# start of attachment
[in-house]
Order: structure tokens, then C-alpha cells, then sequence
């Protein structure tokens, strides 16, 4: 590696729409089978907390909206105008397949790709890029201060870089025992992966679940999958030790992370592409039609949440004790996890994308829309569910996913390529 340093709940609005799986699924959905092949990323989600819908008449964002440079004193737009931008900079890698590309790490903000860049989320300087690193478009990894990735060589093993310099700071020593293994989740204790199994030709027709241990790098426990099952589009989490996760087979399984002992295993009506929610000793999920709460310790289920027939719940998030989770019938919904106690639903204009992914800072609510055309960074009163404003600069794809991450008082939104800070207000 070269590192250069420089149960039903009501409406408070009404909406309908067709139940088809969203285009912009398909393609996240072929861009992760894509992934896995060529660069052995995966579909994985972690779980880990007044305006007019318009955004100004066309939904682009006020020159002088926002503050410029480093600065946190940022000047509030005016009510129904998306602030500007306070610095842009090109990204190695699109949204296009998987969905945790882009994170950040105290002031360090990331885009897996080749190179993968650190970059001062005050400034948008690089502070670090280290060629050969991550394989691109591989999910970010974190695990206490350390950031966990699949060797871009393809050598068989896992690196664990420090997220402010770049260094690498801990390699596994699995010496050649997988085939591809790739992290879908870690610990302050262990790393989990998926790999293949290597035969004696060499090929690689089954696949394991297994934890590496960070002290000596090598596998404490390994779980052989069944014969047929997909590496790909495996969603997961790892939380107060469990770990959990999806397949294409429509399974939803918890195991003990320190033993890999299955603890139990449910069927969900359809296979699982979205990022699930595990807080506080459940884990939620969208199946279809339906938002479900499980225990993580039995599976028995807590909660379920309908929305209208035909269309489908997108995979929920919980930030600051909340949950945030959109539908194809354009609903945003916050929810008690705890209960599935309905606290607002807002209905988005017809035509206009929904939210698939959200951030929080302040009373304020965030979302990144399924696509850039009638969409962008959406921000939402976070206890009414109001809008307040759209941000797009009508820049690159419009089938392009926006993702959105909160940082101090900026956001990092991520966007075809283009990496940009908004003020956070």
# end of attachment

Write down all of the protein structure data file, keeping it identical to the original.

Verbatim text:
[in-house]
Order: structure tokens, then C-alpha cells, then sequence
């Protein structure tokens, strides 16, 4: 590696729409089978907390909206105008397949790709890029201060870089025992992966679940999958030790992370592409039609949440004790996890994308829309569910996913390529 340093709940609005799986699924959905092949990323989600819908008449964002440079004193737009931008900079890698590309790490903000860049989320300087690193478009990894990735060589093993310099700071020593293994989740204790199994030709027709241990790098426990099952589009989490996760087979399984002992295993009506929610000793999920709460310790289920027939719940998030989770019938919904106690639903204009992914800072609510055309960074009163404003600069794809991450008082939104800070207000 070269590192250069420089149960039903009501409406408070009404909406309908067709139940088809969203285009912009398909393609996240072929861009992760894509992934896995060529660069052995995966579909994985972690779980880990007044305006007019318009955004100004066309939904682009006020020159002088926002503050410029480093600065946190940022000047509030005016009510129904998306602030500007306070610095842009090109990204190695699109949204296009998987969905945790882009994170950040105290002031360090990331885009897996080749190179993968650190970059001062005050400034948008690089502070670090280290060629050969991550394989691109591989999910970010974190695990206490350390950031966990699949060797871009393809050598068989896992690196664990420090997220402010770049260094690498801990390699596994699995010496050649997988085939591809790739992290879908870690610990302050262990790393989990998926790999293949290597035969004696060499090929690689089954696949394991297994934890590496960070002290000596090598596998404490390994779980052989069944014969047929997909590496790909495996969603997961790892939380107060469990770990959990999806397949294409429509399974939803918890195991003990320190033993890999299955603890139990449910069927969900359809296979699982979205990022699930595990807080506080459940884990939620969208199946279809339906938002479900499980225990993580039995599976028995807590909660379920309908929305209208035909269309489908997108995979929920919980930030600051909340949950945030959109539908194809354009609903945003916050929810008690705890209960599935309905606290607002807002209905988005017809035509206009929904939210698939959200951030929080302040009373304020965030979302990144399924696509850039009638969409962008959406921000939402976070206890009414109001809008307040759209941000797009009508820049690159419009089938392009926006993702959105909160940082101090900026956001990092991520966007075809283009990496940009908004003020956070």